Gluten-free diets linked to heavy-metal bioaccumulation

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Takeaway

  • People following a gluten-free diet (GFD) bioaccumulate significantly higher levels of lead, arsenic, mercury, and cadmium than people not on a GFD.
  • Editorial applauds the study, advises against routine heavy-metal testing, and suggests those who do not require a GFD “carefully should weigh the negative consequences...against any perceived benefits.”

Why this matters

  • GFDs are growing in popularity even among people not diagnosed with a gluten-related disease.
  • Such diets can lack fiber and micronutrients and contain excess salt, sugar, and fat.
  • Rice and fish, often consumed in larger amounts in GFDs, are contaminated with heavy metals.

Key results

  • 115 participants followed GFD (11 with celiac disease [CD]).
  • Univariate analysis (GFD vs not):
    • Mercury: 1.37 vs 0.93 mcg/L (P=.008);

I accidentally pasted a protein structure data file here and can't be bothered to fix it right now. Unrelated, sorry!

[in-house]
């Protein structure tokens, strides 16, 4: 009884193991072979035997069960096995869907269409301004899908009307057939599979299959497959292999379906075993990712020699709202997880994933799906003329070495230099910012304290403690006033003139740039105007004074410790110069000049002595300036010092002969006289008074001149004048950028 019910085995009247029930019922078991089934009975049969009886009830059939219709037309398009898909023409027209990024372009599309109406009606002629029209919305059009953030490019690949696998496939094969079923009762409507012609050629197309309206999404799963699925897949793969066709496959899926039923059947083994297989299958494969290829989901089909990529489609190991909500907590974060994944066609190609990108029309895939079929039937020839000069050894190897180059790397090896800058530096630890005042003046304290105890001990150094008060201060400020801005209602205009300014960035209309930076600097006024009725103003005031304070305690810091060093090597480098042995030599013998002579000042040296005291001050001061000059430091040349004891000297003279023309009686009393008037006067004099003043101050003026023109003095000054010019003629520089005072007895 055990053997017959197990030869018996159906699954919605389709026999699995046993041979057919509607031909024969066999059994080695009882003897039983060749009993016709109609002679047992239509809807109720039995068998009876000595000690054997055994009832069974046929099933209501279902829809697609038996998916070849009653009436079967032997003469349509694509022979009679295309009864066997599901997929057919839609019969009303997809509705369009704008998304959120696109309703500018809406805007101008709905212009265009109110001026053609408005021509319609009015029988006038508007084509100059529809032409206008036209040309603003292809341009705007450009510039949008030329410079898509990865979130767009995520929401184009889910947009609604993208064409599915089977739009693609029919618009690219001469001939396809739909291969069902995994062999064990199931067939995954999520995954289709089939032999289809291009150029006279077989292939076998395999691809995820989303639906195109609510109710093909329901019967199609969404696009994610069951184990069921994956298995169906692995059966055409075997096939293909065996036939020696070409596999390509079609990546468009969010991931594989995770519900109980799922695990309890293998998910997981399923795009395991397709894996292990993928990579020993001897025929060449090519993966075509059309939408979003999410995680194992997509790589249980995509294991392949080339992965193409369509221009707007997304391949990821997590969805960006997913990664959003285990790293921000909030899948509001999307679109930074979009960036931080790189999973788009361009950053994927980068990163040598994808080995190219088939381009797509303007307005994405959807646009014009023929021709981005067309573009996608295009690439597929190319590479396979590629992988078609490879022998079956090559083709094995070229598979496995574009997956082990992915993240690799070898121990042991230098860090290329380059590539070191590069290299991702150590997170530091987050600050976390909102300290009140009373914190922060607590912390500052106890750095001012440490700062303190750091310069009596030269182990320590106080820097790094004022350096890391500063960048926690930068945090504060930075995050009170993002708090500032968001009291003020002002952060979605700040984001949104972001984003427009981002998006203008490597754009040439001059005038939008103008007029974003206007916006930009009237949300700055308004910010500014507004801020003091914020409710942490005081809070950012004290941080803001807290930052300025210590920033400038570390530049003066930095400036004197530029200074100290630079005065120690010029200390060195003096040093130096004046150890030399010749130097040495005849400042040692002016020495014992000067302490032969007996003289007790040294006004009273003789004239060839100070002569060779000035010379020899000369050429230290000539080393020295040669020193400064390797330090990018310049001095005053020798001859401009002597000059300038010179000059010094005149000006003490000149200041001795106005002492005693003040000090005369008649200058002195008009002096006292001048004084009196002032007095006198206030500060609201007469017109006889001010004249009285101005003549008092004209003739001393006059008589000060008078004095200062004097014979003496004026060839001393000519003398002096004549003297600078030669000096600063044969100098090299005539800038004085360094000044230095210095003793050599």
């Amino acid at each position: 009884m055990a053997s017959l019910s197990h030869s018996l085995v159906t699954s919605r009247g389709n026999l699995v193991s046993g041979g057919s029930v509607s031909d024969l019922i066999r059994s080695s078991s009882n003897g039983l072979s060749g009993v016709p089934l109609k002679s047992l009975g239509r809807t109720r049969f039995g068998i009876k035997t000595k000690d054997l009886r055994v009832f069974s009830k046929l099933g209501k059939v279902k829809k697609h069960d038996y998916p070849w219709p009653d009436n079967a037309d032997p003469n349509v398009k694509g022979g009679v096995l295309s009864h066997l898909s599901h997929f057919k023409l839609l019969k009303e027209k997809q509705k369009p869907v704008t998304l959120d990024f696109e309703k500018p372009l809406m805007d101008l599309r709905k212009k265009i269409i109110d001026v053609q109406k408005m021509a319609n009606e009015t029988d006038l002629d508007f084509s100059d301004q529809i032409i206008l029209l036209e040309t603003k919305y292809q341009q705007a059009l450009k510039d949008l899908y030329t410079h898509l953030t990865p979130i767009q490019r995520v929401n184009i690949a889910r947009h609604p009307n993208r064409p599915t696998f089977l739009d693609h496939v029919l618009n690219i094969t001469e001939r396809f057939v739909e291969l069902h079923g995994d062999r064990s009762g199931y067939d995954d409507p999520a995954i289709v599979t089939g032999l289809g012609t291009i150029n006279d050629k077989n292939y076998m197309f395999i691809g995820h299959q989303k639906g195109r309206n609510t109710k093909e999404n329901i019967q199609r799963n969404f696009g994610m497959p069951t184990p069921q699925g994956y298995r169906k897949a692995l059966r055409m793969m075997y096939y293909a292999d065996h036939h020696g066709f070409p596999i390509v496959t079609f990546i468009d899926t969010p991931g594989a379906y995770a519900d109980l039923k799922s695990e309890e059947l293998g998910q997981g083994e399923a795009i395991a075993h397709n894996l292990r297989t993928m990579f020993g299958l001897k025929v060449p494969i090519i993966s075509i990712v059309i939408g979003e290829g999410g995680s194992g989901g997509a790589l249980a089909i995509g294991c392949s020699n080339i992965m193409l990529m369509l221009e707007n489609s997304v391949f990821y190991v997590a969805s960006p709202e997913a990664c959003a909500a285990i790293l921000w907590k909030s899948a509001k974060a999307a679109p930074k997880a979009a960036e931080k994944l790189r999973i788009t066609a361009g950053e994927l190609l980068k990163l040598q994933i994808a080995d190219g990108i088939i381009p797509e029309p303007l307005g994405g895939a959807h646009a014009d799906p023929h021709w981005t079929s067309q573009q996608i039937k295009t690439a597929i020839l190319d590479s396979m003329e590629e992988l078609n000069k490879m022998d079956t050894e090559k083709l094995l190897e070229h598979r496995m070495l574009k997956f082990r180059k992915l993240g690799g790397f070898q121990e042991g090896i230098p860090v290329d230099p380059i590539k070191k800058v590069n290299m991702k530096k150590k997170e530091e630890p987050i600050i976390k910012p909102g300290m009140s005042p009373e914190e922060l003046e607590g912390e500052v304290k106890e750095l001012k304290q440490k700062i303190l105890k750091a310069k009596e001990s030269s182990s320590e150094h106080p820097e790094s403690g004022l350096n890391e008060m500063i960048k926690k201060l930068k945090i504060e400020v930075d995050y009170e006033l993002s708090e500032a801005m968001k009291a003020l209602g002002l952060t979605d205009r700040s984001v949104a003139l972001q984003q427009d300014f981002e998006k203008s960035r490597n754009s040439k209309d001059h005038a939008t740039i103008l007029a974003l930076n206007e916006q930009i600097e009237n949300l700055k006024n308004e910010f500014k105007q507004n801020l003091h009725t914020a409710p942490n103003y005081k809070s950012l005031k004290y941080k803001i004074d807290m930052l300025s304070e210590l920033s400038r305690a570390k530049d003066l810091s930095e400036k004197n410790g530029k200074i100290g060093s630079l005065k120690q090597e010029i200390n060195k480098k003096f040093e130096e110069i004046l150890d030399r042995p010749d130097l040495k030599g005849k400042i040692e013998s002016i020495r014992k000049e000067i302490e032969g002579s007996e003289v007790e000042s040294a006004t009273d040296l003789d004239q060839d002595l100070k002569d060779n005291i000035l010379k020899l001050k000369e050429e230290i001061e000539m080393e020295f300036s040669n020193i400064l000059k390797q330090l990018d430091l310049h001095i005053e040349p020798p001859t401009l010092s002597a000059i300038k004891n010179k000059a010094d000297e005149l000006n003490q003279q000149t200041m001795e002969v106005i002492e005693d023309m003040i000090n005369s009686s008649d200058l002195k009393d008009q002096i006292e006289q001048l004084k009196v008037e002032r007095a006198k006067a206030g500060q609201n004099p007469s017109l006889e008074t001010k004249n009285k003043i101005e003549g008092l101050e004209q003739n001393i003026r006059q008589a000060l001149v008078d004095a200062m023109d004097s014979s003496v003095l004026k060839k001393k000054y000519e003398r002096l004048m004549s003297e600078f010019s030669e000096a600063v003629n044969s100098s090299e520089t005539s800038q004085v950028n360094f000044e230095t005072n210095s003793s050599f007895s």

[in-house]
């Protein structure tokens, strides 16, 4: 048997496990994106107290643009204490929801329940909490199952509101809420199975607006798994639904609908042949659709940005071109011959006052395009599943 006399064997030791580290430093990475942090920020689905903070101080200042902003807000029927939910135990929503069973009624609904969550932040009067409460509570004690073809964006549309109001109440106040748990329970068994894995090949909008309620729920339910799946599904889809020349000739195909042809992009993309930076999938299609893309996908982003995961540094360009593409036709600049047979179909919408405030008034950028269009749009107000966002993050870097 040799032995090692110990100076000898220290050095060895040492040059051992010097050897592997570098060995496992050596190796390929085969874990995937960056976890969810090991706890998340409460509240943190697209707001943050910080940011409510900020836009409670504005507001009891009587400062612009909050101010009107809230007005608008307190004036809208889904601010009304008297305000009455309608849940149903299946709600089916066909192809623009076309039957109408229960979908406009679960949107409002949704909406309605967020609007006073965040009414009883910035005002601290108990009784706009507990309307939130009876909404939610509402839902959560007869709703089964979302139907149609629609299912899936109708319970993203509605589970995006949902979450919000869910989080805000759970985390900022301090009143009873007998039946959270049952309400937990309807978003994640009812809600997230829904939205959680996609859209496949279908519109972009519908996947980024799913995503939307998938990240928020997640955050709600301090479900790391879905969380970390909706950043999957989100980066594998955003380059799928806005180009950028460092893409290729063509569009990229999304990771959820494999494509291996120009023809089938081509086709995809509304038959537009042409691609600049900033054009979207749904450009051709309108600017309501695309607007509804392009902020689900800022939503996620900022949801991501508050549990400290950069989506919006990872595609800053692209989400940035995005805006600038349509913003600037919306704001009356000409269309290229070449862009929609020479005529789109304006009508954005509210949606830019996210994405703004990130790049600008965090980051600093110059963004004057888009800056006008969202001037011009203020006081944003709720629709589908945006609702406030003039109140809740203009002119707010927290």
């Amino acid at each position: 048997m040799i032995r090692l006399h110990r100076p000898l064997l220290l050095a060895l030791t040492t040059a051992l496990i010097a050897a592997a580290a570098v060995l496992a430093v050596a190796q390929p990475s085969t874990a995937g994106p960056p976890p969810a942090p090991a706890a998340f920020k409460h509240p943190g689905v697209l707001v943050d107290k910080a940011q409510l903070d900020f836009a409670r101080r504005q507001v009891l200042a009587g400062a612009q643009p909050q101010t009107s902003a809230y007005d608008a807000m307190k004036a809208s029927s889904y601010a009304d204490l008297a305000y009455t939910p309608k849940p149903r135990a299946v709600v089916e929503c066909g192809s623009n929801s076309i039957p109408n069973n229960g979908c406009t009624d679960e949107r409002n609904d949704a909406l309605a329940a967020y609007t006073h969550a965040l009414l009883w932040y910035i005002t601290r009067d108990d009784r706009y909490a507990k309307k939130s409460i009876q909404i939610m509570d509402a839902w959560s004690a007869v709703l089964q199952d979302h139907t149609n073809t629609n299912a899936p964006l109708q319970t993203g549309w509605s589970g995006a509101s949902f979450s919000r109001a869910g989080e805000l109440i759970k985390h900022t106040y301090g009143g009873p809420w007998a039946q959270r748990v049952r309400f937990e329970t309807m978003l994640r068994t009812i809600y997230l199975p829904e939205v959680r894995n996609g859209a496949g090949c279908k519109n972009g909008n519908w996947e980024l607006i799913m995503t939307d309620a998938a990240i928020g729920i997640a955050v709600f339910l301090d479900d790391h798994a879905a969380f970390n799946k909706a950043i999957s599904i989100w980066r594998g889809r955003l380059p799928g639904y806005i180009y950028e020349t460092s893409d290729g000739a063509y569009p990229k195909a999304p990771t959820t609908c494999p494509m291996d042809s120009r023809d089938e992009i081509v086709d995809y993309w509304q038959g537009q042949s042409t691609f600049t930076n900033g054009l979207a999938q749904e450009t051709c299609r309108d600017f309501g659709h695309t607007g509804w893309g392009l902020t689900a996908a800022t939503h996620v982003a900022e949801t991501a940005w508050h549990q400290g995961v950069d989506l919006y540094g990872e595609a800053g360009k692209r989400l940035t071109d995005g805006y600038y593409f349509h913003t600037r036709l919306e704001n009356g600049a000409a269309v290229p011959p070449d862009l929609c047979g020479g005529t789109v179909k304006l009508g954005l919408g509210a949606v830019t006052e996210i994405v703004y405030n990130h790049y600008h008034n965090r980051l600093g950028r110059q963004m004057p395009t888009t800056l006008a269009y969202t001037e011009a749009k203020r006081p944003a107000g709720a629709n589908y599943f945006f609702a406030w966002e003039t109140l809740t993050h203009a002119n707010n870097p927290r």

• Lead: 1.42 vs 1.13 mcg/L (P=.007); 
    • Cadmium: 0.42 vs 0.34 mcg/L (P=.03); and
    • Arsenic: 15.15 vs 8.38 mcg/L (P=.002).
  • Multivariate analyses remained significant.

Study design

  • Population-based, cross-sectional study, National Health and Nutrition Examination Survey (NHANES) data, 2009-2012 (n=11,354 adults).
  • Blood samples tested for serologic CD; participants asked about CD, GFD.
  • Researchers adjusted for confounders, including fish consumption (for mercury).
  • Endpoints: lead, mercury, cadmium levels in blood (n=11,354); urinary arsenic (subset, n=3933).
  • Funding: CDC.

Limitations

  • Few people were following GFD.
  • Long-term clinical significance unknown.